Joanne's plant of the week:

Pistacia Chenensis

Pistacia Chenensis is a beautiful deciduous tree that can withstand harsh conditions. It is considered a small to medium sized tree and is often planted for its attractive foliage. It has a slow to moderate growth rate and prefers well drained fertile soils in full sun.


Deryn’s Plant of the week:

Cercis Forest Pansy

The 'Forest Pansy' is a beautiful ornamental flowering tree. It is a purple leaved small specimen tree that provides year round interest. It tolerates a variety of soil types, but does best in moist, deep, well-drained fertile soil. It's best to avoid excessively hoy or windy positions. Plant in full sun or part shade.


Deryn’s Plant of the week:

Kalanchoe Flap Jacks

These beautiful succulents have round spoon like leaves. They are extremely hardy and the sunlight brings out a bright red colouring in the leaves. 


Steve’s Plant of the week:


Mesembryanthemum's are available in a wide range of colours and traditionally grown as a ground cover. They are commonly known as "pig faces". They flower for 10-12 weeks during spring.



Deryn’s Plant of the week:

Philodendron Xanadu

Philodendron Xanadu belongs to the family Araceae and subgenus Meconostigma. It was originally discovered in Western Australia. Deryn describes this shade plant as the “landscaper’s friend” because of its beautiful lush, tidy leaves. It is incredibly tough and grows up to 40cm tall. It’s compact growth habit and decorative leaves make it a perfect addition to your garden.


Steve’s Plant of the week:

Ruscus Aculeatus (Butcher’s Broom)

Ruscus aculeatus is a summer dormant shrub that is native to Italy. The common name “butchers broom” originates from it use of scrubbing butchers blocks and cleaning chimneys. Steve describes it as the “florist’s favourite” due to its instructive nature and its beautiful dark emerald green foliage. Ruscus is a relative of the asparagus family and stems can but cut up to 1 metre long. These decorative stems can be kept in a vase for up to 6 months. Ruscus looks fantastic on its own or when paired with some beautiful flowers.



Deryn's Plant of the Week

Lantana montevidensis

Aromatic small foliage is festooned with purple, white or purple and white tubular

flowers in compact clusters year round.

Use it as a low growing groundcover, allow it to mound up as a small shrub up to 1m tall

and wide or keep it clipped to about 30cm tall.

It travels using creeping stems and is sterile so it will not seed into bushland.

Plants are drought tolerant and flower best in full sun but can be grown in part shade.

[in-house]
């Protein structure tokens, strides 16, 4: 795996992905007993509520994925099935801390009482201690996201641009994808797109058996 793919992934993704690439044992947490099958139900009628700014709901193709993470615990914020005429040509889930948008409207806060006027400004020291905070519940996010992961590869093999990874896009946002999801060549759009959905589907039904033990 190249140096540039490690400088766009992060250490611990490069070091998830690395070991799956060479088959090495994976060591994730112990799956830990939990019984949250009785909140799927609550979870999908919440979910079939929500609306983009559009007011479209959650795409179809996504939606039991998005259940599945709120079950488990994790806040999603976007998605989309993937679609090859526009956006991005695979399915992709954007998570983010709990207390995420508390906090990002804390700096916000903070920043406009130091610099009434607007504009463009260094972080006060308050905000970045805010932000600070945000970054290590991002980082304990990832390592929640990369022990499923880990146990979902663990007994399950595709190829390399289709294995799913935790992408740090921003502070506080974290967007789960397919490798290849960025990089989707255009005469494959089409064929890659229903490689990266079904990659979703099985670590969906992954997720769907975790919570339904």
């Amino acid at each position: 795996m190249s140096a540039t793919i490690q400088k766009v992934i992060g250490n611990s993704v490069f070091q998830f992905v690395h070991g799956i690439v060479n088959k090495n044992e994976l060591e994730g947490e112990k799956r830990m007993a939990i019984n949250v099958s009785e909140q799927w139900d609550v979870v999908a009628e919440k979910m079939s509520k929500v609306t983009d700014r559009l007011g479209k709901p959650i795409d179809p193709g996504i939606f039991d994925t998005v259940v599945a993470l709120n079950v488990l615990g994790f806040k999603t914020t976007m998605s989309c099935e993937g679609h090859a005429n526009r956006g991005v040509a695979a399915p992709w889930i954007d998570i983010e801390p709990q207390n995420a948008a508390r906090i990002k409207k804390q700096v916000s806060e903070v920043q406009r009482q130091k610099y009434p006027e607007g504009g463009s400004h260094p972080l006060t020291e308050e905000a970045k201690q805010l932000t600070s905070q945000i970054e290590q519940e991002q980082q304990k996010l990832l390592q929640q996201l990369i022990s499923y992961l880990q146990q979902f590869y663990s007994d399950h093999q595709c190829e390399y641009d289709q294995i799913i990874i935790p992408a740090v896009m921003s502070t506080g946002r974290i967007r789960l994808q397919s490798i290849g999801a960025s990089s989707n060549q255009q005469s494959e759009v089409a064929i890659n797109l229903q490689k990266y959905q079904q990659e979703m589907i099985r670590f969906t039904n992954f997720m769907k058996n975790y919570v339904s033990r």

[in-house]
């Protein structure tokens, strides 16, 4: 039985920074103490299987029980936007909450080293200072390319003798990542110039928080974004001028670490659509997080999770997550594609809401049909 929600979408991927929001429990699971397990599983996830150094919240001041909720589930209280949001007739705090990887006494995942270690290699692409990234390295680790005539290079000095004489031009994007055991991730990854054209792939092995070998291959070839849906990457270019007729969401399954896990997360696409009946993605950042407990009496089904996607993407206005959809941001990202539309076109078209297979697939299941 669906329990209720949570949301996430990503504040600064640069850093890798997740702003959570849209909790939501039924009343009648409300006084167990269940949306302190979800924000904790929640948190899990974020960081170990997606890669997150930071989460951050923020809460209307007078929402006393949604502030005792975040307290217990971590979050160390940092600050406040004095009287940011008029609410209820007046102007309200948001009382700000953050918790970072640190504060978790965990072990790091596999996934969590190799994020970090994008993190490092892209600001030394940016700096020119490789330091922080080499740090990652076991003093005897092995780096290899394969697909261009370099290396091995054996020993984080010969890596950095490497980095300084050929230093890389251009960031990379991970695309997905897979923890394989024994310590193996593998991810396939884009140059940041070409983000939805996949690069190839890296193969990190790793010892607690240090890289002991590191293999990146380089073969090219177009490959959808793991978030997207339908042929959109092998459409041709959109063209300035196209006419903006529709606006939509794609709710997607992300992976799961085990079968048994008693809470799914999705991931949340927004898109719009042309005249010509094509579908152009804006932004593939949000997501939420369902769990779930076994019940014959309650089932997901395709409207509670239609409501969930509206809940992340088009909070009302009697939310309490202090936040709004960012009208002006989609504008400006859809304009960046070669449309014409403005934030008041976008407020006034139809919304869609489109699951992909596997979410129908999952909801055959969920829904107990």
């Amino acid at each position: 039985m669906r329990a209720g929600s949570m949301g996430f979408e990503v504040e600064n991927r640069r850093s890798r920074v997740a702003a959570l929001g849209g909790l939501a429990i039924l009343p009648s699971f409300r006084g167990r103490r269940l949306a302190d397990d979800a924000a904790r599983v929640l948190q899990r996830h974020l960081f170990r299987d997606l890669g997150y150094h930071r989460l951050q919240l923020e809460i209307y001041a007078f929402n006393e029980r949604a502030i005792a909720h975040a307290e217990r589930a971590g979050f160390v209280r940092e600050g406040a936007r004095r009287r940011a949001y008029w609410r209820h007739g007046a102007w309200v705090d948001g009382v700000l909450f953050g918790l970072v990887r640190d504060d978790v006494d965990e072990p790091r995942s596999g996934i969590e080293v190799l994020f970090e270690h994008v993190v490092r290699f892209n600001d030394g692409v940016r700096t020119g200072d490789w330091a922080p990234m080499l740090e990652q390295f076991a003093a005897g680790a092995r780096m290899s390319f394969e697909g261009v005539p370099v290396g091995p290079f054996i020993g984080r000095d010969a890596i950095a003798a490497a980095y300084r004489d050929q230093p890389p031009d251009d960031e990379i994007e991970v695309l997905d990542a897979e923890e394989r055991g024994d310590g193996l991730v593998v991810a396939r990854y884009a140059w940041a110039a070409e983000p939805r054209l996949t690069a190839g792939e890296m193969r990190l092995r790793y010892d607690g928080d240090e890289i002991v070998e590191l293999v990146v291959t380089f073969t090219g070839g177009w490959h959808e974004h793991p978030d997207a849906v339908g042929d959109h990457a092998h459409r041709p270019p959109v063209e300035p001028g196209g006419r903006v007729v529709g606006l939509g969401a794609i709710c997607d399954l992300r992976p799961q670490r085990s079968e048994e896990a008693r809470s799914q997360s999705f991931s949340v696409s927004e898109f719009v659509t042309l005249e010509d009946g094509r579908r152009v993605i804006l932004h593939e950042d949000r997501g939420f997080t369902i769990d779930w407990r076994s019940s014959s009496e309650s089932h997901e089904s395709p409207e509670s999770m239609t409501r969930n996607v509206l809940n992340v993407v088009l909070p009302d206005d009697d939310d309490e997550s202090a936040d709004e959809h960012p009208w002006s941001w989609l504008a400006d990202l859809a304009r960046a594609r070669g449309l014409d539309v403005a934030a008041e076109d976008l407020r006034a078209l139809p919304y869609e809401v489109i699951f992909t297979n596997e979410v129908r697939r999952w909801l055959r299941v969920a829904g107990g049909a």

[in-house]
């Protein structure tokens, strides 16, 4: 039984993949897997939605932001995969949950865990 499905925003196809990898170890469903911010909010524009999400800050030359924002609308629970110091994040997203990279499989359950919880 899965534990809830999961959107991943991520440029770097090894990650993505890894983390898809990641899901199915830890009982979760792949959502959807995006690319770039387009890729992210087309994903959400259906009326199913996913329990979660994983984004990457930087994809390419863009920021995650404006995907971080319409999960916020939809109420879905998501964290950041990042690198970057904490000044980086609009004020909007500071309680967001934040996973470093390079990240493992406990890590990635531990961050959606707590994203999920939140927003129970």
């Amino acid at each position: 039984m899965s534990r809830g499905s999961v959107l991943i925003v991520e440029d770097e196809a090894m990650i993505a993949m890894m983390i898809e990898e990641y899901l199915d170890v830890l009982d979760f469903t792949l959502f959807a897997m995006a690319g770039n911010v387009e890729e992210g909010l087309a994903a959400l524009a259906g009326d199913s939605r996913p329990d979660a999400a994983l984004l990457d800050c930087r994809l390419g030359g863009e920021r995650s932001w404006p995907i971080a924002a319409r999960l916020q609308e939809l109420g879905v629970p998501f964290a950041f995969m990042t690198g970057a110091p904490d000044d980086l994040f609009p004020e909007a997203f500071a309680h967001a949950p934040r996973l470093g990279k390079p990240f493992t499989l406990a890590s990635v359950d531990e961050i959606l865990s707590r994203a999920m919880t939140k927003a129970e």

Lantana montevidensis is a fabulous plant in hot dry areas of Western Australia and South Australia and other dry climates but is an invasive weed in tropical areas and the east coast of Australia.


Steve's Plant of the Week

Syzygium 'Bush Christmas'

Australian native, this select form has extremely compact foliage making it ideal for topiary creations. It also makes an excellent hedge from 1 to 3 metres in height. New foliage produced in winter is a rich burgundy contrasting beautifully against the mature dark green foliage.

When using as a hedge space plants 3 per metre for optimum results. Will thrive on one to two watering’s a week once established.


Sabrina's Plant of the Week

Geranium 'Rozanne'

One of my absolute favourite geraniums is a cranesbill type known as geranium Rozanne. The flowers are a beautiful violet colour and it flowers for months on end.

Geranium Rozanne was selected as the UK’s Royal Horticultural Society Plant of the Century in 2013, with good reason. It has exceptional flowering and grows in just about any soil type. 


Episode 4: Plant of the Week

Steve's Plant of the Week

Phalaenopsis Blume, also known as Moth Orchids, are a fantastic indoor plant. They have an amazing longevity. They will last inside the home between three and four months. They are very easy to care for and a great indoor plant to give as a gift. When these orchids have finished flowering, cut it off at the base of the plant. This will initiate a new flush of leaves with new flowers within another few months. In order to bring the Moth Orchids back into full flower, they require a liquid feed (at half strength). 


Deryn's Plant of the Week

ZZ Plant

A sculptural indoor plant with fleshy branches and oval-leaves that resemble feathers.  The plant has a waxy, shiny coating and is indestructible if you don’t overwater.  Survives low light conditions.


Episode 1: Plant of the Week

Steve's plant of the week

Plumbago Royal Cape

Native to South Africa this dark blue form of Plumbago was first introduced to Australia 25 years ago and has established itself as a hardy garden favourite. Ideal for use as a hedge from 1 to 2 metres or as a stand alone plant. Flowers prolifically from October to May. Drought tolerant once established although weekly watering’s throughout summer will result in heavier flowering.








Deryn's Plant of the Week

Ornamental Sweet Potato (Ipomea)

These hybrid plants were first introduced to Australia in the early 1990s and consist of colourful heart-shaped or maple shaped leaves in shades of chartreuse green, purple-pink and purple.

They make a great ground cover or can be grown in a hanging basket.

You can eat the young leave and young tubers but they aren’t as tasty as the edible variety.

To propagate simply put a stem with a few leaves in a glass of water and they soon shoot roots.

Plants do not like frost and in cooler areas they will die back in winter. Grow in full sun to part shade and provide ample water in summer.